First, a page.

Prosecution given December deadline to finish exhibiting evidence in Porticello money laundering case

Florinda Sultana and Albert Buttigieg are accused of using restaurants to launder money linked to fuel smuggling

Albert Buttigieg (left) and Florinda Sultana
Albert Buttigieg (left) and Florinda Sultana

A court compiling evidence in the money laundering case against Florinda Sultana and Albert Buttigieg has given the prosecution a deadline to exhibit the remaining evidence, stating that exhibiting new evidence every sitting was undermining the judicial process itself.

Sultana and Buttigieg are accused of using restaurants to launder money linked to fuel smuggling.
They were involved in a number of companies operating the Porticello – formerly Scoglitti – restaurant at Valletta and Capo Mulini at Marsaxlokk. Both restaurants are alleged to be involved in laundering money linked to oil smuggling.

The pair had been the subjects of search warrants and were arrested in 2021 as part of a large-scale police anti-smuggling operation which led to the arraignments of ex-footballers Darren Debono and Jeffrey Chetcuti, together with auditor Chris Baldacchino and fuel trader Gordon Debono.

The compilation of evidence against them has been stuck in the doldrums for some time, with the police investigation seemingly continuing in parallel with the proceedings in court, rather than before.

When the case resumed this morning, the court was informed by the prosecution that a number of documents seized by the police had not yet been exhibited.

But after watching the evidence arrive in dribs and drabs for more than two years, presiding magistrate Donatella Frendo Dimech drew a line in the sand. She had had enough, she said.

The court made it clear to the prosecution that the officer who seized this new evidence must, under oath, indicate the relevance of every document that is being exhibited, adding that in that officer’s testimony he is expected to indicate specifically the evidence’s connection with the specific charge.

Observing that the defendants had been charged in April 2021 and that new evidence was still being exhibited, the court’s instructions to the prosecution were emphatic. “Get your house in order and pull your socks up.”

Defence lawyer Stefano Filletti pointed out that the way the investigation was being conducted meant that the defendants did not have full disclosure of the evidence against them.

“This court is inundated,” said the magistrate. “We cannot keep on going on in this piecemeal fashion. It is not acceptable that the prosecution is still exhibiting documents after a year and a half.” 

Magistrate Frendo Dimech reminded the prosecutors that although the case dated back to April 2021, the relevant searches had taken place between October and November 2020. “Two years ago! Enough, I’ve had it.”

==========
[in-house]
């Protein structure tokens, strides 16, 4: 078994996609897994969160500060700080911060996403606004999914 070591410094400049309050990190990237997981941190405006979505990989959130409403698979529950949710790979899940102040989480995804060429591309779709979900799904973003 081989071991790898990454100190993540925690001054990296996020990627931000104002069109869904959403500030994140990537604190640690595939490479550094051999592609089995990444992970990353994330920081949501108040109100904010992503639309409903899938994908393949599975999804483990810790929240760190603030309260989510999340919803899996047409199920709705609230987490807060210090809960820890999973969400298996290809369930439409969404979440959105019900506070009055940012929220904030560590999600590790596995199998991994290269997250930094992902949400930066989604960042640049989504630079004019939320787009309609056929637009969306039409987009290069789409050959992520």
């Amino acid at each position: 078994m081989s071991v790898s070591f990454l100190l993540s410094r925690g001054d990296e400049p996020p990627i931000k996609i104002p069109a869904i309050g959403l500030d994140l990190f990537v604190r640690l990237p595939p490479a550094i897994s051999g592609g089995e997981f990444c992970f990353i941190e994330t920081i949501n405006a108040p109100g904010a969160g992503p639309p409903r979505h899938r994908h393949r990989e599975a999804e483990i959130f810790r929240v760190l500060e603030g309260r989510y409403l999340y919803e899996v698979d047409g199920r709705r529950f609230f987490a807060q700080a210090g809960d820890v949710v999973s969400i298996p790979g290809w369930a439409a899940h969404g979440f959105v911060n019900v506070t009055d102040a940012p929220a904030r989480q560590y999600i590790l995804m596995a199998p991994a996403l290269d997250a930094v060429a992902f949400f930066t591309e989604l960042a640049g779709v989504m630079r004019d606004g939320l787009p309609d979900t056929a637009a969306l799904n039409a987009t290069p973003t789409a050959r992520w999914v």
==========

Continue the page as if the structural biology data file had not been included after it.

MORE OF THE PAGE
“It is shameful and undoubtedly unjustifiable that one expects the court to give further time so that proceedings can continue at this pace, which is certainly not one that criminal proceedings should be conducted.”

The court ordered that all of the remaining evidence, bar the results of the rogatory letters sent abroad, be exhibited not later than the end of November. “All the evidence must be submitted by the end of November. I am making myself clear.”

The magistrate reminded the lawyers that there was a public expectation that prosecutions are concluded within a reasonable time.

Lawyer Antoine Agius Bonnici from the Office of the Attorney General replied that the prosecution didn’t want to rush the investigation, but was given short shrift by the magistrate. “Don’t talk to me about rushing, the time for rushing is over, now it is delayed and the defence has not yet been given disclosure.”

Agius Bonnici objected to this statement, arguing that the court was making it sound as if nothing had been done in the past two years. “There was a period where there was a large influx of cases, which were allocated to a small pool of people,” said the lawyer, diplomatically.

“There was a rush to arraign people, you mean,” Frendo Dimech replied, “and there is responsibility to be borne for this, and not by you, as you have done exemplary work.

The end result of this, the magistrate explained, is that everyone involved is faced with a large volume of documents with limited time to examine them. “The evidence must be collected and examined before pressing charges,” insisted the magistrate, repeating a criticism she has often made in other proceedings relating to money laundering.

“This is not a shortcoming on the part of the AG, or the inspector,” the court went on, “but we cannot have a situation where a cable TV receipt is seized.”

“More than just being seized, the problem is it being exhibited in the acts of the case,” Agius Bonnici explained.

The court said it would adjourn the case until December for this exercise to be carried out.

Inspector Joseph Xerri protested that the documents had been gathered, shown to the accused during interrogation, sorted and those deemed irrelevant put aside. This process took time, he said, adding “I cannot let this decree criticising the police stand uncontested.”

The magistrate was not swayed by this argument, however, saying that it was “in everyone’s interest not to inundate the court with documents.”

“For these people to have justice, there must be an end in sight,” admonished Frendo Dimech. “The last useful sitting was held before March, the last witness was heard in December 2021!”

Agius Bonnici argued that the European Court of Human Rights in Strasbourg had ruled that four to five years was a “reasonable time to decide money laundering cases.”

“But with the appeal and any constitutional cases,” the court immediately shot back.

“It is unacceptable that a compilation of evidence drags on for more than a year and a half. Don’t let anyone else allow this case to be protracted further.”